|No posts in nearly a YEAR?? Okay, now read this!
||[Aug. 19th, 2008|05:56 am]
Ever since three legitimately handicapped adults sued DisneyWorld for preventing them from using their Segways in the park (despite the fact that non-handicapped employees use Segways there), there has been increased interest among handicapped, including those who don't yet own Segways, in ensuring that legitimately handicapped adults whose handicaps do not prevent them from safely operate a Segway are permitted to use Segways anywhere that a motorized wheelchair is permitted. |
About two months ago, the Department Of Justice posted a notice that they were considering altering the regulations to accomplish just that, and they mixed the query in with a bunch of queries regarding everything from Assist Animals to whether airborne chemical allergies should be taken seriously.
The deadline for posting comments to this query was yesterday. Sorry didn't post a notice about it here, but since I'm tapped out for most any activity which not absolutely necessary.
Today I have been reviewing several hundred comments to this query and I have posted a Best Of post in my LJ, and I would like to post a similar subset of them here.
It suffices to say I have my Segway to serve to compensate for a handicap, and this is why I am interested in this legislation. I don't assume that is the most common reason for the Segway ownership represented in this community, but I figure that if that interest is represented here, postings will pick up.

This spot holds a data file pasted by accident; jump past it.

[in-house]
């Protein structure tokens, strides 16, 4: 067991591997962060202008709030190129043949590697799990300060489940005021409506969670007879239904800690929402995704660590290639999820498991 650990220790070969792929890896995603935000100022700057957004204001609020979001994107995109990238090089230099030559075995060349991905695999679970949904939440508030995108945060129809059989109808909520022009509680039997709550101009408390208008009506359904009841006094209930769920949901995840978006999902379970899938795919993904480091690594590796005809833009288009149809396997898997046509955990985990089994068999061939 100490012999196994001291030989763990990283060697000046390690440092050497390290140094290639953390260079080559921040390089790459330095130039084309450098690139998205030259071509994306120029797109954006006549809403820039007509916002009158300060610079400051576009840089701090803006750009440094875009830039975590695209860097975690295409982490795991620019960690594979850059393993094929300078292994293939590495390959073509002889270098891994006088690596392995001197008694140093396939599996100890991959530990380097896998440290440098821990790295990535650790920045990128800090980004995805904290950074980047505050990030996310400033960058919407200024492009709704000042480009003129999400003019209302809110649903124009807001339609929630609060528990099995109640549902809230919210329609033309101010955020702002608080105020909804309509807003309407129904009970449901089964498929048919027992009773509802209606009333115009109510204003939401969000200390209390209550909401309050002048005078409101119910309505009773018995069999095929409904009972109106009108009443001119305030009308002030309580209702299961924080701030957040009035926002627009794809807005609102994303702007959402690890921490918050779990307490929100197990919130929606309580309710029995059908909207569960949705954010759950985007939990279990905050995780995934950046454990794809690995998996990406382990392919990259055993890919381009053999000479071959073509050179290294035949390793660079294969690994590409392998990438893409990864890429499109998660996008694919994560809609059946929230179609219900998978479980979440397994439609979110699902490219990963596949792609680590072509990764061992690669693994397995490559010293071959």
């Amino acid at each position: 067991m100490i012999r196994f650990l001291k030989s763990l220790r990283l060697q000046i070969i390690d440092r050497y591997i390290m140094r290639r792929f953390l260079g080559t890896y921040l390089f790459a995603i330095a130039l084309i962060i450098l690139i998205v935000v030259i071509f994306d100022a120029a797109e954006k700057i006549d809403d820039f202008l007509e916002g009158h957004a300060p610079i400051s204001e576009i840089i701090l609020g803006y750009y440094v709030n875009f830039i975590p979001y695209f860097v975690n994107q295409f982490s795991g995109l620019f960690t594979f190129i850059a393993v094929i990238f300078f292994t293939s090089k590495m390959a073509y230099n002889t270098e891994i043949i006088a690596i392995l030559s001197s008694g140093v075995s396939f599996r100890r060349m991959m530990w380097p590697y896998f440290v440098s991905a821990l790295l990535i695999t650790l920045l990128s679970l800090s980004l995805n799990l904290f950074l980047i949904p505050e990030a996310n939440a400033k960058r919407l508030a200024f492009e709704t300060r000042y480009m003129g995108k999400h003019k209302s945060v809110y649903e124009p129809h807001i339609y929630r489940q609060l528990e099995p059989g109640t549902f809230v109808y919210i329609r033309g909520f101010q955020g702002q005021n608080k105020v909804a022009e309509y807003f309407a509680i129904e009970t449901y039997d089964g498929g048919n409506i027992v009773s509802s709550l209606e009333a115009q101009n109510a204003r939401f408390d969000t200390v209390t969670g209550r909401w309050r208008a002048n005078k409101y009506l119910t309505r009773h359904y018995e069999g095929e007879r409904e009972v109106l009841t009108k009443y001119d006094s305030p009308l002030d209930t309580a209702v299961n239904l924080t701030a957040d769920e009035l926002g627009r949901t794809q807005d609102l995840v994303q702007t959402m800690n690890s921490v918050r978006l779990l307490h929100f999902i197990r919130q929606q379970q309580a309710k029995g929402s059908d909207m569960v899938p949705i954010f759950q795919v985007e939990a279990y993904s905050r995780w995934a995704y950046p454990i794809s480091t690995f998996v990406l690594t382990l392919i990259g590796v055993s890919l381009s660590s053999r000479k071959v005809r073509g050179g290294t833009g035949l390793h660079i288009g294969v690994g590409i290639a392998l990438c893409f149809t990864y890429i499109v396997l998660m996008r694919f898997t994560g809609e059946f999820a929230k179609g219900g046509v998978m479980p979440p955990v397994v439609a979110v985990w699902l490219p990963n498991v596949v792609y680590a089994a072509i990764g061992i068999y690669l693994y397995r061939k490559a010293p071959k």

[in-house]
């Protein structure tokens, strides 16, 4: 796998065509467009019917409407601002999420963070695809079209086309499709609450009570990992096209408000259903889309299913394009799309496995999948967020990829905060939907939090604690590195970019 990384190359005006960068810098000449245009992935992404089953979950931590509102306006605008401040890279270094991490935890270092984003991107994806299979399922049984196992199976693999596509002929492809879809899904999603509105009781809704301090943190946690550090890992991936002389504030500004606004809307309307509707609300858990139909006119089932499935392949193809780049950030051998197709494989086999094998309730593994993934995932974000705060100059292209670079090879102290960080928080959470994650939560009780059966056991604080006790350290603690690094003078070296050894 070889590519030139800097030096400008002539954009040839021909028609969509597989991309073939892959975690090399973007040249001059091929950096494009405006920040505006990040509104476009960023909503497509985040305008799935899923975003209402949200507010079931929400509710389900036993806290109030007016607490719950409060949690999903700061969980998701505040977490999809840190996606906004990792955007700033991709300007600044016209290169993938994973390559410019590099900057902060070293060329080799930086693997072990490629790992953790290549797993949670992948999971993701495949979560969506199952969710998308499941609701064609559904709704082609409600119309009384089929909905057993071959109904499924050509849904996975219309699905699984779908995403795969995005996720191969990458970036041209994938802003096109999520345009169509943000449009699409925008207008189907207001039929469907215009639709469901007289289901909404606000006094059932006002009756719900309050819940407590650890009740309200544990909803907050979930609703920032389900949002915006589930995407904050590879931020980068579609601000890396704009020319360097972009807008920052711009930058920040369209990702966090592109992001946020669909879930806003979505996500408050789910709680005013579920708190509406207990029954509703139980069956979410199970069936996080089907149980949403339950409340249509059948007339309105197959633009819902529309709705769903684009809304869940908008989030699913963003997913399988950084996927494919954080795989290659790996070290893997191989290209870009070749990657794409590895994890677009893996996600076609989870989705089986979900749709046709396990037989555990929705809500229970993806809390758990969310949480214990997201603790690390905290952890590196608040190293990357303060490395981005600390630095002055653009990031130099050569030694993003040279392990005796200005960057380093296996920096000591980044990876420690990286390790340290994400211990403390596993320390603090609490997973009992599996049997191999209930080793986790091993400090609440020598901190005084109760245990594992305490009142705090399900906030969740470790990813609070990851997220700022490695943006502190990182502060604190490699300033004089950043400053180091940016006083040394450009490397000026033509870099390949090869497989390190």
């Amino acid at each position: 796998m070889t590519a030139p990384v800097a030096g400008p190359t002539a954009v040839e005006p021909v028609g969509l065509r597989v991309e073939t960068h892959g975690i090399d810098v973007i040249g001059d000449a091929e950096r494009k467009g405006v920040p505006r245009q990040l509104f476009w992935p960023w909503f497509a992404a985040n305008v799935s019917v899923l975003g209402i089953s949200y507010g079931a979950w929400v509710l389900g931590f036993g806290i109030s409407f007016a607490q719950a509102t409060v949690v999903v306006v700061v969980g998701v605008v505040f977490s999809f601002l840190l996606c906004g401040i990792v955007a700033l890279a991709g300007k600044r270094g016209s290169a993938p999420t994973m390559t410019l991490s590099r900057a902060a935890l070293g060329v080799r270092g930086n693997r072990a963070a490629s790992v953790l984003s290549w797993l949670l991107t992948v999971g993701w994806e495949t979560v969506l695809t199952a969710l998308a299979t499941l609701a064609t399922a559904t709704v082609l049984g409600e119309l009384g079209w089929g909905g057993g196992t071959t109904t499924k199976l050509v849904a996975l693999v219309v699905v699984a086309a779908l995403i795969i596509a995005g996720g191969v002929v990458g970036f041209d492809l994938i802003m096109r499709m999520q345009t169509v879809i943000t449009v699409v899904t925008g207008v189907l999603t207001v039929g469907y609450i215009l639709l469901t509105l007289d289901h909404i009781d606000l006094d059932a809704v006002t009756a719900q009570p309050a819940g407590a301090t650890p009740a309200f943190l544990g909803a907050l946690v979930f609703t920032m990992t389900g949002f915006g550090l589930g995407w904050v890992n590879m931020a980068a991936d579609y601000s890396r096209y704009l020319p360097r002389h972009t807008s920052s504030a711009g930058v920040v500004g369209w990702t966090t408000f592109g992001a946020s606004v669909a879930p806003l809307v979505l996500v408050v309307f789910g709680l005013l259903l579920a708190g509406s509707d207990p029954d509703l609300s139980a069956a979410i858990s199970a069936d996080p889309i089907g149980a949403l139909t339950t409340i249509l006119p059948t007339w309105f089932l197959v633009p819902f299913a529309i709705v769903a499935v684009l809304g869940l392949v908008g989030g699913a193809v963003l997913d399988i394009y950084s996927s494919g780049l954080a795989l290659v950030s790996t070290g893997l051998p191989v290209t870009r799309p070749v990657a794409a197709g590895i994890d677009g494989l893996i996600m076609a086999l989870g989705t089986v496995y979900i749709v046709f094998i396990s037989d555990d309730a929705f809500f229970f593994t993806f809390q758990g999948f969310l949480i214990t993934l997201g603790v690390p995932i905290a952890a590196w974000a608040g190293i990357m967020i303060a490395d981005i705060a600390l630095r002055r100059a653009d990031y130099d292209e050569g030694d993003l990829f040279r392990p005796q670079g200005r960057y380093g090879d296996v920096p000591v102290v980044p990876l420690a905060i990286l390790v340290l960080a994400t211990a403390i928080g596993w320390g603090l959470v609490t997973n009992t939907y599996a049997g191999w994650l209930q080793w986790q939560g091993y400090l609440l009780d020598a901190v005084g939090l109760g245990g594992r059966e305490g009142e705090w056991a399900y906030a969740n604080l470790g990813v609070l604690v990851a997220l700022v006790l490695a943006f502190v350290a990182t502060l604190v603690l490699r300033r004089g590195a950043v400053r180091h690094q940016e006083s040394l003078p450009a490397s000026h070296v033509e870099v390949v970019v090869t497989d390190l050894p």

Now for the list of interesting comments
Please not that due to some weird problem on this government website, Quotation Marks are interpreted as rows of question marks! It is disconcerting, but after a while you get used to it. I wish they would just fix it.
The comment made by Major Daniel Gade., a handicapped veteran of the Iraq war. Though his post here is not very impressive, this other post (link works) he made inspiring others to write in for this cause is in fact very impressive.
This man with spastic legs can stand but not walk! For him the Segway represents his closest tie to a normal life, which sadly he's never known any other way.
A lung cancer victim defends his use of his Segway.
Handicapped person requests Segway be listed as a wheelchair.
A BLIND person shows his support for Segways to be used appropriately by handicapped individuals in place of wheelchairs. His only issue regards how quiet they are, a problem not exclusive to Segways which actually make more noise than hybrid automobiles, believe it or not.
Kathy Gips of Adaptive Environments a Boston based organization explains many issues very clearly.
A lengthy but well-written saga of one man's battle to have his Segway accepted.